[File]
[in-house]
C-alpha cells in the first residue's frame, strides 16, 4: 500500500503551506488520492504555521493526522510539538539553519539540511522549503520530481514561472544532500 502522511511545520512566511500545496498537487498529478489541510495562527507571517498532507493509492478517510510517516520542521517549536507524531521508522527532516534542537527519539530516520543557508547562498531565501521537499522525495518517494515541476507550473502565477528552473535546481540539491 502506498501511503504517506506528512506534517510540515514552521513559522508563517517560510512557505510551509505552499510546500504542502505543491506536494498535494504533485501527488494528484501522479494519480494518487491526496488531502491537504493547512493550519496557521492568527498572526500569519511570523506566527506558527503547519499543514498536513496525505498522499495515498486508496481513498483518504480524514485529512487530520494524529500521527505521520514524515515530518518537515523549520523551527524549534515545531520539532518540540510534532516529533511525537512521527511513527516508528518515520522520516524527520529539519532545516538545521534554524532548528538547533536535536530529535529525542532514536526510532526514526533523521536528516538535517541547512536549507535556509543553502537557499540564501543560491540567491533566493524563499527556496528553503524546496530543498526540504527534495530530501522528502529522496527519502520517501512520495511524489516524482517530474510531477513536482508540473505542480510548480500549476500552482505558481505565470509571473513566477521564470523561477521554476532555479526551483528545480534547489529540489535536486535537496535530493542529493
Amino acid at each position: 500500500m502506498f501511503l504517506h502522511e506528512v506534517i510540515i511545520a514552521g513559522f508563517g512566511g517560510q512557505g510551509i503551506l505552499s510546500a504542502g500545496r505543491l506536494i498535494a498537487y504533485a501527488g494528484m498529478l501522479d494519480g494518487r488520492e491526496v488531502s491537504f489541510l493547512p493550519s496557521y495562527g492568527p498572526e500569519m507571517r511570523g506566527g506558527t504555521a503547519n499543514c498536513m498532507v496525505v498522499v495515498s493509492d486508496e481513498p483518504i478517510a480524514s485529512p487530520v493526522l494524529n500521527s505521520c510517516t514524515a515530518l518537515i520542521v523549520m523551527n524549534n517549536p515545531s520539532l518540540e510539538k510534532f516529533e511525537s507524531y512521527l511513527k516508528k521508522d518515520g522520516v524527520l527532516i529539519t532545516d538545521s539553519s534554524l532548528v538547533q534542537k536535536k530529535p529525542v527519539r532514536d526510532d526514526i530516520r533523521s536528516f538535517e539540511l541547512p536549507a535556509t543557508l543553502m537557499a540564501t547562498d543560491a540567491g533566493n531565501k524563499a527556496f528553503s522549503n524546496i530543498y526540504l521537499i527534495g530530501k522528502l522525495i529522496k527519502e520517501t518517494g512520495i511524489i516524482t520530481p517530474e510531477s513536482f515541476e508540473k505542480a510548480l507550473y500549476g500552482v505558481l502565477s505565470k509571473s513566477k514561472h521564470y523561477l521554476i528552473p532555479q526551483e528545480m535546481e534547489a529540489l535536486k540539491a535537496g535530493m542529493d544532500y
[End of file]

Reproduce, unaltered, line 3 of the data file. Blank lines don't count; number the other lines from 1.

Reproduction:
Amino acid at each position: 500500500m502506498f501511503l504517506h502522511e506528512v506534517i510540515i511545520a514552521g513559522f508563517g512566511g517560510q512557505g510551509i503551506l505552499s510546500a504542502g500545496r505543491l506536494i498535494a498537487y504533485a501527488g494528484m498529478l501522479d494519480g494518487r488520492e491526496v488531502s491537504f489541510l493547512p493550519s496557521y495562527g492568527p498572526e500569519m507571517r511570523g506566527g506558527t504555521a503547519n499543514c498536513m498532507v496525505v498522499v495515498s493509492d486508496e481513498p483518504i478517510a480524514s485529512p487530520v493526522l494524529n500521527s505521520c510517516t514524515a515530518l518537515i520542521v523549520m523551527n524549534n517549536p515545531s520539532l518540540e510539538k510534532f516529533e511525537s507524531y512521527l511513527k516508528k521508522d518515520g522520516v524527520l527532516i529539519t532545516d538545521s539553519s534554524l532548528v538547533q534542537k536535536k530529535p529525542v527519539r532514536d526510532d526514526i530516520r533523521s536528516f538535517e539540511l541547512p536549507a535556509t543557508l543553502m537557499a540564501t547562498d543560491a540567491g533566493n531565501k524563499a527556496f528553503s522549503n524546496i530543498y526540504l521537499i527534495g530530501k522528502l522525495i529522496k527519502e520517501t518517494g512520495i511524489i516524482t520530481p517530474e510531477s513536482f515541476e508540473k505542480a510548480l507550473y500549476g500552482v505558481l502565477s505565470k509571473s513566477k514561472h521564470y523561477l521554476i528552473p532555479q526551483e528545480m535546481e534547489a529540489l535536486k540539491a535537496g535530493m542529493d544532500y